Victoria continues to be the strongest property market in Australia, with NAB’s Commercial Property Index revealing Melbourne leads the way in the retail, office and industrial markets.
Despite the strength of the Victorian market, the index as a whole fell 1.4 points in December, driven by a poor-performing industrial sector, although office, hotels and retail improved slightly.
NAB chief economist Alan Oster says all segments of the commercial property market are currently oversupplied, but supply is expected to tighten in the office and industrial sectors in the next three to five years.
Victoria’s strong performance was driven by a resurgence in the state’s industrial market, while Queensland continues to record negative conditions across all categories at -26 points.
Although Melbourne leads the retail market, there has also been a big improvement in Sydney. Survey respondents were asked to nominate the best and worst performing retail markets and their location, with a net balance of 51% nominating Melbourne, up from 46% in September last year.
Sydney was the next best by margin, with a net balance of just 6%, while the CBD remains the most favoured location for retail property, with most categories in Melbourne outperforming the other cities.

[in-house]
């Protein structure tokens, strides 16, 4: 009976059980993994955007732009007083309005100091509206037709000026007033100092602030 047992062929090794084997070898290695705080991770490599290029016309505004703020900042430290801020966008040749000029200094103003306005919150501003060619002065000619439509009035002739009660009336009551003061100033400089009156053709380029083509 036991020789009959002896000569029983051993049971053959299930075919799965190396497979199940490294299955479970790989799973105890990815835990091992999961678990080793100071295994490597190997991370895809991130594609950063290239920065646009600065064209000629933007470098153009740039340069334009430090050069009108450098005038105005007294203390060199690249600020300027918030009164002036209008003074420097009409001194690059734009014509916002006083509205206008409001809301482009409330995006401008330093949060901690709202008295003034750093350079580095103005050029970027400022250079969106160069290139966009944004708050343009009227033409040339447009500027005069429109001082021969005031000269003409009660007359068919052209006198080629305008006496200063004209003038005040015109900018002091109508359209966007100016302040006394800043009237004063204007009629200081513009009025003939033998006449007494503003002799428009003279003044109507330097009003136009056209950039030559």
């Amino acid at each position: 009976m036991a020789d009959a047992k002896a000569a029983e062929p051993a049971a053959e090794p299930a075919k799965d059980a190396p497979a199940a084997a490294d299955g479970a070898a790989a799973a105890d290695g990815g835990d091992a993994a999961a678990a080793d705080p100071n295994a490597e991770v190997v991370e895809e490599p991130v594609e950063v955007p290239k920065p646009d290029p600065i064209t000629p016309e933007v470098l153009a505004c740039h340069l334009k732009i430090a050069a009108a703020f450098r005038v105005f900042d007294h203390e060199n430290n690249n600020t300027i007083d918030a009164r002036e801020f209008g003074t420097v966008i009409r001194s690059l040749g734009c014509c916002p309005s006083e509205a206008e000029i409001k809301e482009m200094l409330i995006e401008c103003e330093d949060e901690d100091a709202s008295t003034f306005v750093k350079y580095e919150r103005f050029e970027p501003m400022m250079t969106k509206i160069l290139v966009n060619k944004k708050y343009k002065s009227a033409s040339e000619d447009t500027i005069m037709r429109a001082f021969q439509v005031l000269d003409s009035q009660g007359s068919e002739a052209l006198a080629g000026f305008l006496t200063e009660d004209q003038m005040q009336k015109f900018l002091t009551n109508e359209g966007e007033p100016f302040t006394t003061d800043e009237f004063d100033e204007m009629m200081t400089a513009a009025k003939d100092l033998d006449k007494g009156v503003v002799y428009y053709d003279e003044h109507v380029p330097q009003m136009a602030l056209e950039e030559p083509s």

With regard to the office market, Melbourne remains the strongest while Brisbane remains the weakest performer, even prior to flooding, and is expected to remain so over the next 12 months.
Performance conditions were classified as “good” in Perth and Sydney, with Sydney expected to record the strongest improvement over the next 12 months.
Meanwhile, another report reveals Melbourne’s CBD has the lowest vacancy rate of all Australian capital cities, with just 6.3% of empty office space.
According to the Property Council of Australia, Melbourne’s vacancy rate fell from 6.5% to 6.3% in the six months to January despite supply additions of almost 50,000 square meters.
Nationally, the office vacancy rate fell from 10% in July last year to 9.5% in January. The largest fall was in Brisbane, which fell from 10.9% to 9.4% while Sydney’s vacancy rate fell from 8.5% to 8.2%
According to the PCA’s report, net absorption for much of Melbourne has come from Docklands while Southbank has emerged from a double digit vacancy figure. The suburbs are also performing well, with a vacancy rate of 7.3%.
Glenn Lampard, associate director of global research and consulting at CB Richard Ellis, says demand will outweigh supply until at least 2013 when the new NAB building is completed in Docklands.